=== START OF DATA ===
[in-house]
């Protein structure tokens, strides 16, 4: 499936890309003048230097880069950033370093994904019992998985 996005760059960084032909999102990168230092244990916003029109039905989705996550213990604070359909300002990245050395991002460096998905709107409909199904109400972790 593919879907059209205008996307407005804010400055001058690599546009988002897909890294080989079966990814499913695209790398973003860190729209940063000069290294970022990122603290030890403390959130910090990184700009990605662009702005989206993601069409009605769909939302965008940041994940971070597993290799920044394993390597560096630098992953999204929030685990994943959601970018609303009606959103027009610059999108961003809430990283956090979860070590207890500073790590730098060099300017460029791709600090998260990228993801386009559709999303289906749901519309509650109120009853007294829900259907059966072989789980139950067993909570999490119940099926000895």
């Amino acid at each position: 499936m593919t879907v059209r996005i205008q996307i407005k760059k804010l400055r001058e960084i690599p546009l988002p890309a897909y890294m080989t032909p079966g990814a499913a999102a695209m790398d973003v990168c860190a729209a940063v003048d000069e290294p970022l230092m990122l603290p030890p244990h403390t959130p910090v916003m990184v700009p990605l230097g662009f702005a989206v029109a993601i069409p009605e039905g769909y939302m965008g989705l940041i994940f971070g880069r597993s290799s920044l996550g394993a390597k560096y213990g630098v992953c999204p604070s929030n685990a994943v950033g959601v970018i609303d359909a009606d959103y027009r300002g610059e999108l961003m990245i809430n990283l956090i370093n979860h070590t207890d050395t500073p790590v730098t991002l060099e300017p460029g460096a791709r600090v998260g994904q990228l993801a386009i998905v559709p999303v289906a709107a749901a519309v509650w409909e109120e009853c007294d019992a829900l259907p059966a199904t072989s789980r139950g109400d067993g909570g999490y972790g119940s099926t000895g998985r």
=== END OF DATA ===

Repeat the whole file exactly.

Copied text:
[in-house]
């Protein structure tokens, strides 16, 4: 499936890309003048230097880069950033370093994904019992998985 996005760059960084032909999102990168230092244990916003029109039905989705996550213990604070359909300002990245050395991002460096998905709107409909199904109400972790 593919879907059209205008996307407005804010400055001058690599546009988002897909890294080989079966990814499913695209790398973003860190729209940063000069290294970022990122603290030890403390959130910090990184700009990605662009702005989206993601069409009605769909939302965008940041994940971070597993290799920044394993390597560096630098992953999204929030685990994943959601970018609303009606959103027009610059999108961003809430990283956090979860070590207890500073790590730098060099300017460029791709600090998260990228993801386009559709999303289906749901519309509650109120009853007294829900259907059966072989789980139950067993909570999490119940099926000895």
């Amino acid at each position: 499936m593919t879907v059209r996005i205008q996307i407005k760059k804010l400055r001058e960084i690599p546009l988002p890309a897909y890294m080989t032909p079966g990814a499913a999102a695209m790398d973003v990168c860190a729209a940063v003048d000069e290294p970022l230092m990122l603290p030890p244990h403390t959130p910090v916003m990184v700009p990605l230097g662009f702005a989206v029109a993601i069409p009605e039905g769909y939302m965008g989705l940041i994940f971070g880069r597993s290799s920044l996550g394993a390597k560096y213990g630098v992953c999204p604070s929030n685990a994943v950033g959601v970018i609303d359909a009606d959103y027009r300002g610059e999108l961003m990245i809430n990283l956090i370093n979860h070590t207890d050395t500073p790590v730098t991002l060099e300017p460029g460096a791709r600090v998260g994904q990228l993801a386009i998905v559709p999303v289906a709107a749901a519309v509650w409909e109120e009853c007294d019992a829900l259907p059966a199904t072989s789980r139950g109400d067993g909570g999490y972790g119940s099926t000895g998985r």